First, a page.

Assembling the Post-Liberal Order in Central and Eastern Europe (1920-1956)

On June 26/27 2015, Pasts Inc. in collaboration with CEU’s History Department organized the workshop Assembling the Post-Liberal Order in Central and Eastern Europe. Labour, Welfare and the Governing of Economic Life during and after the Great Depression (1929-1956). The workshop featured seven participants from five countries, and a keynote lecture delivered by a senior historian - Dr. Katherine Lebow of the Vienna Wiesenthal Institute for Holocaust Studies. The workshop was conceived as a preliminary meeting seeking to establish a research agenda on Central and Eastern European societies which would prove sensitive to the impact of the Great Depression and to the transformations coming in its aftermath. It also sought to reevaluate the relationship between the post-Depression period and the first years of state socialism by challenging the sharp dividing line that historians commonly draw between two. At the same time, the workshop tried to question the enormous epistemological leverage assigned by historians of Central and Eastern Europe to the phenomenon of nationalism. By contrast, the workshop attempted to reconsider the ways in which nationalism interacted with other social processes such as the bureaucratization of social life, the developmental language of the period or the proletarizanization of rural enclaves.

The vast majority of the papers not only took up these challenges but also managed to rethink their cogency. Dr. Alina Cucu (Max Planck Institute for the History of Science) marshaled a plethora of rich archival evidence in support of the argument that Stakhanovite workers during the postwar period found themselves caught up in a troublesome temporality. Cucu pointed out that postwar state socialism relied on a specific organization of time which imbued the everyday life of socialist institutions and of their practices. Assist. Prof. Natalija Perisic (University of Belgrade) explained the making of the socialist welfare state in Yugoslavia by reviving the riches of classical social theory, in particular the notion of path dependency. The paper tried to show how the social policy articulated during the interwar period proved both constraining and enabling for the development of the welfare regime enacted by Tito. Dr. Raul Cârstocea (European Center for Minority Issues) pleaded for reinterpreting the history of Romanian fascism during the interwar period as part of a larger history of civil society. Cârstocea forcefully argued that hitherto ignored social practices such as voluntary work proved paramount for the fascists in their pursuit of societal integration and the nationalist language they developed. Justin Classen (University of Pittsburgh) pushed this line of reasoning ever further and sought to document the relationship between mass mobilization, authoritarianism and industrial rationalization. Classen illuminated the efforts undertaken by Carol II in late 1930s Romania to enlist the majority of the country’s youth into structures of civic disciplining. Dr. Anders Blomqvist (University of Stockholm) moved our discussion into the realm of political theory by exploring the social implications of the shift in property relations during the middle decades of the twentieth century in an inter-ethnic context. Dr. Mara Marginean (Romanian Academy, George Baritiu Institute of History) shed light on the emergence of socialist subjectivities among industrial workers in Transylvania. Marginean examined an impressive number of employment records of a former steel mill in order to decipher the panoply of linguistic tropes workers used in order to secure a job. Finally, Dr. Corina Doboş (University of Pharmacy and Medicine Carol Davilla) detailed the fascinated trajectory of neurasthenia from a bourgeois symptom during the early years of the past century to a socialist pathology affecting working people. Doboş made the case that the history of medicine might open up yet another window into the everyday dynamics of state socialism. In her keynote speech, Dr. Kate Lebow touched on many of the topics discussed during the workshop, notably the limits of the concept of post-liberalism and the stakes behind our effort to frame the aftermath of the Great Depression in these terms. Lebow discussed the ways in which Polish sociologists during the interwar period and under state socialism came to terms with the experience of unemployment and the types of biographical illusions workers were able to construe upon request.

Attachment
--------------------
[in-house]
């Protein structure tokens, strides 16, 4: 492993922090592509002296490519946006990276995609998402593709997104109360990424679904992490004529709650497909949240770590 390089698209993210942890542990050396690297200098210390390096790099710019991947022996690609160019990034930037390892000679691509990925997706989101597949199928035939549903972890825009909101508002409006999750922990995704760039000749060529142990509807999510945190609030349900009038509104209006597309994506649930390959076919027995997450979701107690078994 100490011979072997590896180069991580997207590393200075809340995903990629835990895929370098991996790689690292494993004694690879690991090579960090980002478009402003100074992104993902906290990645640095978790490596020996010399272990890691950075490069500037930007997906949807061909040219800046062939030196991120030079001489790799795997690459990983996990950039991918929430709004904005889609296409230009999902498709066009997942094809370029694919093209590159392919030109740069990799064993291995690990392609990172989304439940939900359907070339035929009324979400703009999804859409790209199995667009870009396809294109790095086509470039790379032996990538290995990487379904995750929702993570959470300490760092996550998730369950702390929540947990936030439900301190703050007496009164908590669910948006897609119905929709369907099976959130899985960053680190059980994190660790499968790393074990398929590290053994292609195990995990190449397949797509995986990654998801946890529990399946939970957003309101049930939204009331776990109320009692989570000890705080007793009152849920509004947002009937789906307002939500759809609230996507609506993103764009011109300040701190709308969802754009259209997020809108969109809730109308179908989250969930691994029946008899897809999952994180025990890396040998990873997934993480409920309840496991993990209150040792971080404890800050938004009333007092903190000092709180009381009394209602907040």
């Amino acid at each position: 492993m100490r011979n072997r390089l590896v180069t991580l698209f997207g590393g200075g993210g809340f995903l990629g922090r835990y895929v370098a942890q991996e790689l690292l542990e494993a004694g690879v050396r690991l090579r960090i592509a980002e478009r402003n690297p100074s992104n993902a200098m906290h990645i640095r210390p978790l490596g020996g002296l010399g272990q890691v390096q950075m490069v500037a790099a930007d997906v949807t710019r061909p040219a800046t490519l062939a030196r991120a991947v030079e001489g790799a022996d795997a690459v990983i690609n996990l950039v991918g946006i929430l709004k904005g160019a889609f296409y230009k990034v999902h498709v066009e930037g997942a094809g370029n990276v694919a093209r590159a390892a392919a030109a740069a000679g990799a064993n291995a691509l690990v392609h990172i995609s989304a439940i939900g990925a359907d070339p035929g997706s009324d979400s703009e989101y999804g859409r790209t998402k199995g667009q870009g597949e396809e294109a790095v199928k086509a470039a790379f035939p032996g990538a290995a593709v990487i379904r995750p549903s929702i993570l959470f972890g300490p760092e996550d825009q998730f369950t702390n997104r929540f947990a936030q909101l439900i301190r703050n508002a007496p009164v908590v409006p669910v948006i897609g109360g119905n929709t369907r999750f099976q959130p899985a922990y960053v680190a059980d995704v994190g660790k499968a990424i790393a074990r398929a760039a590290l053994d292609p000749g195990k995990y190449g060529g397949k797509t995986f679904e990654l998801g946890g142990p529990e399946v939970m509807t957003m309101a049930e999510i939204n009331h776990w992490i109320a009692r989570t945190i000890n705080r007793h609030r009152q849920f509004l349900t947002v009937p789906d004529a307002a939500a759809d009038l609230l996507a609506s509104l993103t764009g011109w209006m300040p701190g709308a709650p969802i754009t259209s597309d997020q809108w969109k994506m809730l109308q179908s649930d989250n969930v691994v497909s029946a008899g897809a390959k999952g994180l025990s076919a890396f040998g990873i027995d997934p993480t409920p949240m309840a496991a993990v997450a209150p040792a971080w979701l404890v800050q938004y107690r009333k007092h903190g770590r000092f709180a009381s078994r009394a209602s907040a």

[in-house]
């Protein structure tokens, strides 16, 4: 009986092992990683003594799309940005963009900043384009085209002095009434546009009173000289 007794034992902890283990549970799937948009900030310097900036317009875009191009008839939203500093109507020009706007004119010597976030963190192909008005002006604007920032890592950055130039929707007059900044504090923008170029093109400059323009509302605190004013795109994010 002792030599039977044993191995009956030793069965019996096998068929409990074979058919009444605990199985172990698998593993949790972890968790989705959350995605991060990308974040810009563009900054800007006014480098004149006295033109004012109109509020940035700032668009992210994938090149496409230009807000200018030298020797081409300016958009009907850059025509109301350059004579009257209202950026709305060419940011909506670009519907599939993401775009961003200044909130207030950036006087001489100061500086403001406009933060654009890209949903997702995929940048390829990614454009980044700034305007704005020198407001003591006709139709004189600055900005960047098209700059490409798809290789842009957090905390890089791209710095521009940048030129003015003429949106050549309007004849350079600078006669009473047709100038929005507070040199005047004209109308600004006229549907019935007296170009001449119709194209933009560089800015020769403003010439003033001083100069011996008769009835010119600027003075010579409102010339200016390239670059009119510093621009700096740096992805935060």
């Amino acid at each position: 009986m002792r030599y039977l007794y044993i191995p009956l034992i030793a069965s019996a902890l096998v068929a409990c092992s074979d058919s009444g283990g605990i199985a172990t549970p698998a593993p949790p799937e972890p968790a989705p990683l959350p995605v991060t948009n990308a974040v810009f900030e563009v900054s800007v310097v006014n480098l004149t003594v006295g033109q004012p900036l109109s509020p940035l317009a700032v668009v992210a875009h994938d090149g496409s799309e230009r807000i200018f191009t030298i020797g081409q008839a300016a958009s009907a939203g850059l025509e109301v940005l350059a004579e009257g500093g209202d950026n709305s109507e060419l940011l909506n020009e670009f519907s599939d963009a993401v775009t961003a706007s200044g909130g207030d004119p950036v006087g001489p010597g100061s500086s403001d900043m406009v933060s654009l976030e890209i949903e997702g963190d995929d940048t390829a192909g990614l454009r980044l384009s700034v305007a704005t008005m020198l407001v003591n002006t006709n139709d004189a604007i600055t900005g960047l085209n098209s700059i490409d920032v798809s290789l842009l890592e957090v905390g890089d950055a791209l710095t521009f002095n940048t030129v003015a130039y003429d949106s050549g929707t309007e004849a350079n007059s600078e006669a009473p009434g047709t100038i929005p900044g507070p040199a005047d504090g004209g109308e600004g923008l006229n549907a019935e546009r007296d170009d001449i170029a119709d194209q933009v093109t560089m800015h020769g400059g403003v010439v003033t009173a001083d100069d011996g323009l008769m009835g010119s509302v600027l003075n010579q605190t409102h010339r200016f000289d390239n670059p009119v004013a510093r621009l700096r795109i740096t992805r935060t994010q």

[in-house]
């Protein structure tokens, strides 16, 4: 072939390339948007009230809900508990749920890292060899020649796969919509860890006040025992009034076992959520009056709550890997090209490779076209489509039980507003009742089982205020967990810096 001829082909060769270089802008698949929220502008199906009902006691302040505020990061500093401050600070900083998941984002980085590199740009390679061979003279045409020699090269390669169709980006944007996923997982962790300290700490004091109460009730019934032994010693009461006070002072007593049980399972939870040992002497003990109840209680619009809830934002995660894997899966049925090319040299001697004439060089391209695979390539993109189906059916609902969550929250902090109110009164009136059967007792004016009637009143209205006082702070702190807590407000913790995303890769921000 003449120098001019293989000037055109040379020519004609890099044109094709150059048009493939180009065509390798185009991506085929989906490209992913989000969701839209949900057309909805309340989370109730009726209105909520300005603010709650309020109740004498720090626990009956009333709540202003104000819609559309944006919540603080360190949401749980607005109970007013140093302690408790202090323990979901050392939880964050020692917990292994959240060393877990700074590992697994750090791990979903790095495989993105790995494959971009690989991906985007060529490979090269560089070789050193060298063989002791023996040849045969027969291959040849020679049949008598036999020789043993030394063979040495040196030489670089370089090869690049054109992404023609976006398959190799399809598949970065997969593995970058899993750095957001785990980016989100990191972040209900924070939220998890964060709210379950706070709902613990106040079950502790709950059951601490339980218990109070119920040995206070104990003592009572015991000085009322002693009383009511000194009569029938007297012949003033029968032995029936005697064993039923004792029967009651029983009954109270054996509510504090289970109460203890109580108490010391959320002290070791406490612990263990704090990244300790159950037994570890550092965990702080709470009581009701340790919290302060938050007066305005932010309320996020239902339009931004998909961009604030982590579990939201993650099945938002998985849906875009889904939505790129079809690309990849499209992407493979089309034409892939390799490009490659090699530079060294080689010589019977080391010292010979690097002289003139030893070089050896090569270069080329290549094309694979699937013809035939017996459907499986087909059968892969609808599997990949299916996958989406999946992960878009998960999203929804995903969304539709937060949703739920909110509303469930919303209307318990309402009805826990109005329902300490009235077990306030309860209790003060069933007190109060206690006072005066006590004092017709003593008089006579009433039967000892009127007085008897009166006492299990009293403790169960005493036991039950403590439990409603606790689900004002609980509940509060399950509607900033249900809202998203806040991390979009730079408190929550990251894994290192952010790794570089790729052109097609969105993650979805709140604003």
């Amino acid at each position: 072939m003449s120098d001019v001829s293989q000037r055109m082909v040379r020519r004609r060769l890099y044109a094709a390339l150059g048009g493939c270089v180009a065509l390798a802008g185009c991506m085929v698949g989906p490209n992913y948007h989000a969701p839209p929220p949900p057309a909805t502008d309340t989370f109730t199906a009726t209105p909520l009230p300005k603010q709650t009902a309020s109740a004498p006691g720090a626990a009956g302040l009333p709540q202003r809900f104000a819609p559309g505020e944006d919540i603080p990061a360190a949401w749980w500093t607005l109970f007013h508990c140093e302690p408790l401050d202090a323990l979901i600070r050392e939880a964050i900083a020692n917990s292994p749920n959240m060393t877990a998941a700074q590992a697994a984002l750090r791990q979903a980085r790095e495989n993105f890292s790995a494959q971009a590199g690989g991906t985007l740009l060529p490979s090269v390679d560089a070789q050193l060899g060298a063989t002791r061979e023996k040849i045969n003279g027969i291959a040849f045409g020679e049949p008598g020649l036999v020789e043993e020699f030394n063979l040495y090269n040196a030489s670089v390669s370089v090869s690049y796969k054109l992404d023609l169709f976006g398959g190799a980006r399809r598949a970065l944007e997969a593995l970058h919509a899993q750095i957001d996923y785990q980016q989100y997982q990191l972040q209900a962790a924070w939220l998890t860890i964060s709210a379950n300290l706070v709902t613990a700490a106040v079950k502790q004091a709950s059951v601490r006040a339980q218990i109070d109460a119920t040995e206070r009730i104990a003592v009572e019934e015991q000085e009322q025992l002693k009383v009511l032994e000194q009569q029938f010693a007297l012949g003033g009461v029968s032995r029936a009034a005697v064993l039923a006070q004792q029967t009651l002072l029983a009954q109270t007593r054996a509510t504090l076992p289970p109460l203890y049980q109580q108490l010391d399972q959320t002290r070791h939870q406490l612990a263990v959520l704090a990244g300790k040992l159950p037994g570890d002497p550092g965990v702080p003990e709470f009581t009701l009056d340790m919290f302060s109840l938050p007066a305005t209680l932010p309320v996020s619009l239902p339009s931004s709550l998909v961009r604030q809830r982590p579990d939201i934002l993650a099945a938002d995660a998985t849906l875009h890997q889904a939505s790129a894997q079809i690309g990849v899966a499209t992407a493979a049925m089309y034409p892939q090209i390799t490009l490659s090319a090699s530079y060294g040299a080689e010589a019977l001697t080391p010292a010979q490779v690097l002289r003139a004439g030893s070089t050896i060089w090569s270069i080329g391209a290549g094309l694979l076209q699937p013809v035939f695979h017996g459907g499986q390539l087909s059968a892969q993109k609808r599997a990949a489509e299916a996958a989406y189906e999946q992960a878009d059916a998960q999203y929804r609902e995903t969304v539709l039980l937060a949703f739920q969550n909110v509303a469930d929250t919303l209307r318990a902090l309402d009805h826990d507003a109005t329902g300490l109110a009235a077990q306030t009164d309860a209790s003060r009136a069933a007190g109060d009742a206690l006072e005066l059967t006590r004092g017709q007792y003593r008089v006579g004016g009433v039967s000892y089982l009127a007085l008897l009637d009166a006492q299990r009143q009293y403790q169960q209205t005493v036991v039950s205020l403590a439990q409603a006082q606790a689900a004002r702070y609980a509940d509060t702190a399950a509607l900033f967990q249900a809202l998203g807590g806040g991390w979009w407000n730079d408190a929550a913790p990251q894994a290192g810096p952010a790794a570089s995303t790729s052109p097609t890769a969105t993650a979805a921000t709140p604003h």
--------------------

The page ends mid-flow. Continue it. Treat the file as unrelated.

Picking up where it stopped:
Further information about the workshop, including an informed Project Statement setting up the research agenda of the meeting, can also be found on the weblog of the event